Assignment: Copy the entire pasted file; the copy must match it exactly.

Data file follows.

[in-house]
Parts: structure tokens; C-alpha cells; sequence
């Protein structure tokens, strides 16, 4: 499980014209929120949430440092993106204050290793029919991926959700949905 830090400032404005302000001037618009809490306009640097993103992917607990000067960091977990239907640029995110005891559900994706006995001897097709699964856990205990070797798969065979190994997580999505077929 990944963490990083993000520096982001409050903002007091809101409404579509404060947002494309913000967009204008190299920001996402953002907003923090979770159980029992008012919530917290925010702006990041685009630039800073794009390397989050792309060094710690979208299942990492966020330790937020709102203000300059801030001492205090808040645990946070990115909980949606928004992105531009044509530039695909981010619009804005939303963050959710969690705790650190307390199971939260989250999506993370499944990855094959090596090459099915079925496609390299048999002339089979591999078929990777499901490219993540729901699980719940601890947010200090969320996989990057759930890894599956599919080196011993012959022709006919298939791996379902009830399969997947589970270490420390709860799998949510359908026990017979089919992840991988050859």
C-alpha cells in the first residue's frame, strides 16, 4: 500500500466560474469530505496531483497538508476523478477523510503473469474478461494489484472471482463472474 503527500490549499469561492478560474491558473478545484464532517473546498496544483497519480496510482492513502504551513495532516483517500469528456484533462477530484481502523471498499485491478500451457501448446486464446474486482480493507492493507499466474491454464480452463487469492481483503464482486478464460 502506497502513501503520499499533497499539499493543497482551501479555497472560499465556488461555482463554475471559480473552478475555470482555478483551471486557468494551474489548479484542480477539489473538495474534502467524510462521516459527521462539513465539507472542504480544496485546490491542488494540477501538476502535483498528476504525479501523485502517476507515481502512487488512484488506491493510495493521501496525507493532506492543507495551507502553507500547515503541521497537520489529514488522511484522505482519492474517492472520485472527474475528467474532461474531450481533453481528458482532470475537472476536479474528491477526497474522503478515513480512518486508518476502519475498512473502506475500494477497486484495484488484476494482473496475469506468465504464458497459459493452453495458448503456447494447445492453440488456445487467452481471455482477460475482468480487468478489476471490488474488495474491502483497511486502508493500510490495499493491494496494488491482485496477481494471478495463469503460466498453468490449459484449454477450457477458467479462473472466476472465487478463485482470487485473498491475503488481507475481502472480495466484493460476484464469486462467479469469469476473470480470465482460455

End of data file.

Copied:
[in-house]
Parts: structure tokens; C-alpha cells; sequence
């Protein structure tokens, strides 16, 4: 499980014209929120949430440092993106204050290793029919991926959700949905 830090400032404005302000001037618009809490306009640097993103992917607990000067960091977990239907640029995110005891559900994706006995001897097709699964856990205990070797798969065979190994997580999505077929 990944963490990083993000520096982001409050903002007091809101409404579509404060947002494309913000967009204008190299920001996402953002907003923090979770159980029992008012919530917290925010702006990041685009630039800073794009390397989050792309060094710690979208299942990492966020330790937020709102203000300059801030001492205090808040645990946070990115909980949606928004992105531009044509530039695909981010619009804005939303963050959710969690705790650190307390199971939260989250999506993370499944990855094959090596090459099915079925496609390299048999002339089979591999078929990777499901490219993540729901699980719940601890947010200090969320996989990057759930890894599956599919080196011993012959022709006919298939791996379902009830399969997947589970270490420390709860799998949510359908026990017979089919992840991988050859």
C-alpha cells in the first residue's frame, strides 16, 4: 500500500466560474469530505496531483497538508476523478477523510503473469474478461494489484472471482463472474 503527500490549499469561492478560474491558473478545484464532517473546498496544483497519480496510482492513502504551513495532516483517500469528456484533462477530484481502523471498499485491478500451457501448446486464446474486482480493507492493507499466474491454464480452463487469492481483503464482486478464460 502506497502513501503520499499533497499539499493543497482551501479555497472560499465556488461555482463554475471559480473552478475555470482555478483551471486557468494551474489548479484542480477539489473538495474534502467524510462521516459527521462539513465539507472542504480544496485546490491542488494540477501538476502535483498528476504525479501523485502517476507515481502512487488512484488506491493510495493521501496525507493532506492543507495551507502553507500547515503541521497537520489529514488522511484522505482519492474517492472520485472527474475528467474532461474531450481533453481528458482532470475537472476536479474528491477526497474522503478515513480512518486508518476502519475498512473502506475500494477497486484495484488484476494482473496475469506468465504464458497459459493452453495458448503456447494447445492453440488456445487467452481471455482477460475482468480487468478489476471490488474488495474491502483497511486502508493500510490495499493491494496494488491482485496477481494471478495463469503460466498453468490449459484449454477450457477458467479462473472466476472465487478463485482470487485473498491475503488481507475481502472480495466484493460476484464469486462467479469469469476473470480470465482460455